Curious? Maybe. But the big question is whether that curiosity will outweigh the risks and they decide to go for it. In their mind, we could be giant monsters who’ll pound them to dust after getting offended at one of their transmissions, or cuddly ETs with glowing fingers and all the best intentions of sending positive messages to their world via abductions in the middle of the night.

    They don’t know and that uncertainty creates a lot of room for doubt and second guessing your innate feelings of curiosity and the need for exploration…

  • If Roman Catholic Europe had locked in “Poenitentiam agite adpropinquavit enim regnum caelorum” – no Arabic numerals, no Jews or Protestant Reformation, no New World, no devilish studies… no concrete, reinforced or otherwise. But why impress when we can ignore? China had no optical glass – no microscopes, telescopes, eyeglasses, or chemicalware. China eventually had no interest in the outside world. China has a crippling written language refractory to containing explosively growing technological vocabularies.

    What the Official Truths of god and bureaucracy cannot suppress, frank criminality can dissipate. Earth will go dark within a generation.
    Plot it linear to see the true slaughter.

  • Russ Toelke

    What is this intelligence, this curiosity, this awareness we have? Would not a set of social skills bestowed upon wolves, ants, or apes have served us well enough to survive as a species without the presence of mind to ask who we are and where we came from?

    Are we the product of a random plasma incident that just happened to affect one species on the planet? Are we a seed sent from a distant dying civilization, meant to inseminate and evolve from what existed already on the planet? Is this awareness an as-yet unrecognized instinct to phone home? Is there a God, and could he be some collegiate experimenter playing with a controlled explosion (big bang), knowing conditions had to occur just so to allow his intelligence to survive?

  • Greg Fish


    All your questions are very important to our understanding of the universe around us and of our own lives. This is why those of us interested in scientific investigations spend so much time and effort trying to solve them. Not just write a book and claim it holds the truth, but go out and find real, tangible proof of what happened, how and when. And possibly even why.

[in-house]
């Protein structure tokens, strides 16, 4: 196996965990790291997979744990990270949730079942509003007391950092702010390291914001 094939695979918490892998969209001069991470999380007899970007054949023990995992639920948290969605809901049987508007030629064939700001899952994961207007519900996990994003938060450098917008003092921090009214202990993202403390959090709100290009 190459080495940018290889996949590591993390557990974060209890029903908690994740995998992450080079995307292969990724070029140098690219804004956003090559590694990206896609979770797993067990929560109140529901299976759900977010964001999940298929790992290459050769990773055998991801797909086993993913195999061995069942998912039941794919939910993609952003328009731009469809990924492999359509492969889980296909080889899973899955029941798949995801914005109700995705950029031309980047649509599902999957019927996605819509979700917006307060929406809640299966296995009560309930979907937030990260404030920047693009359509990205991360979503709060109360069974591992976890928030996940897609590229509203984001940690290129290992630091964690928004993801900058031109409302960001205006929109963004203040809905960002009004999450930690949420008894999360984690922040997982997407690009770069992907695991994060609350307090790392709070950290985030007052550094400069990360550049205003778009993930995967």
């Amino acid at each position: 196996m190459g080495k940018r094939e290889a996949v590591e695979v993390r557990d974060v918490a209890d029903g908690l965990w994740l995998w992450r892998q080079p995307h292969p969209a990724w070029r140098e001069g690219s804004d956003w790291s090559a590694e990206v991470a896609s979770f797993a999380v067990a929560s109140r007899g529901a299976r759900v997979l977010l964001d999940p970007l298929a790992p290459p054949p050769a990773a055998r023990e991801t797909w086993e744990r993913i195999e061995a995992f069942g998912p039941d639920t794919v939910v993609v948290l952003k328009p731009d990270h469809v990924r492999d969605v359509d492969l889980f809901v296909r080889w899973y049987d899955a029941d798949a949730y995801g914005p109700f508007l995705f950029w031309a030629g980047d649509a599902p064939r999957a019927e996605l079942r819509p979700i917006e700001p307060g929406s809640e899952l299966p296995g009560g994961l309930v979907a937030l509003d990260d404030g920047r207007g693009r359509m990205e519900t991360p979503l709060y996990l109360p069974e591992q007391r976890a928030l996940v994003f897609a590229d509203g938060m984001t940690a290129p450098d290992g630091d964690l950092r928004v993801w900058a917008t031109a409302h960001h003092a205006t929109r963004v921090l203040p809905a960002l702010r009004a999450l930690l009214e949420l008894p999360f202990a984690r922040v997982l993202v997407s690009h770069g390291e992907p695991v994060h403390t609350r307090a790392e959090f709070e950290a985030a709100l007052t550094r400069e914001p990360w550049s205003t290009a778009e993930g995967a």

As for the more esoteric concepts of alien and divine intervention, I would offer that our mental abilities could indeed be totally random but we just can’t accept that idea because we’re so focused on causality and logic, that we need to look for a purpose where there might be none, skewing many of us away from accepting the organized chaos of nature as a possible answer to this question.

  • Russ Toelke

    I sure hope we find out before we destroy ourselves.
    I often wonder whether a latent consciousness is present in all living things on the planet, and we’re just the first species to develop it.
    Whether it’s universal or just present in the human brain, I have to wonder about the evolutionary purpose of its existence.

  • Jypson

    I can’t help but think of the movie District 9 where they are trying to present eviction notices to the aliens. Trying to apply our logic and reasoning to an alien race who couldn’t care less about human “due process.” The ego of the Human Race is mind boggling.

  • mytor

    Maybe there are intelligent life forms out there , would they wish to communicate with a race of beings that destroy each other over issues such as skin colour, particular superstitious beliefs, greed etc.
    Possibly the fact they they would have nothing to do with such a race of morons is what defines their intelligence.

  • Greg Fish

    “…[that] they would have nothing to do with such a race of morons is what defines their intelligence”

    I’m not sure that holding aliens up to such high standards is really warranted. They could be every bit as petty and destructive as we are. Nothing out there shows that intelligent life has to be what we would consider noble and altruistic.

  • Pierce R. Butler

    Another part of the answer may lie in that comparison between primates and cetaceans.

    I personally suspect that our definition of “intelligence” is too narrow, and that there’s a huge amount of sophisticated, abstract, and profound discourse going on underwater, among brains whose symbol-processing capacities dwarf ours. But even if we set that aside and accept that dolphins and whales are competing for 2nd place…

    Consider that there are (were? I haven’t had the heart to follow the extinction studies) dozens of species of aquatic big-brains – who came first – and just a few similar terrestrial species (only one now surviving). This indicates evolution of intelligence happens more easily & often in the seas, which also allow more room for co-existence without terminal competition.

    In which case, the Drake equation could turn out to have pretty high numbers all the way through to the “technological” factor – then drop low enough to answer Dr. Fermi’s question. You could be smarter than Einstein & Lex Luthor put together, with more functionally manipulative limbs than a Hindu god, and still never get to the use-of-fire level of tech (never mind radio or spaceships) if you’re committed to a fully hydrological lifestyle.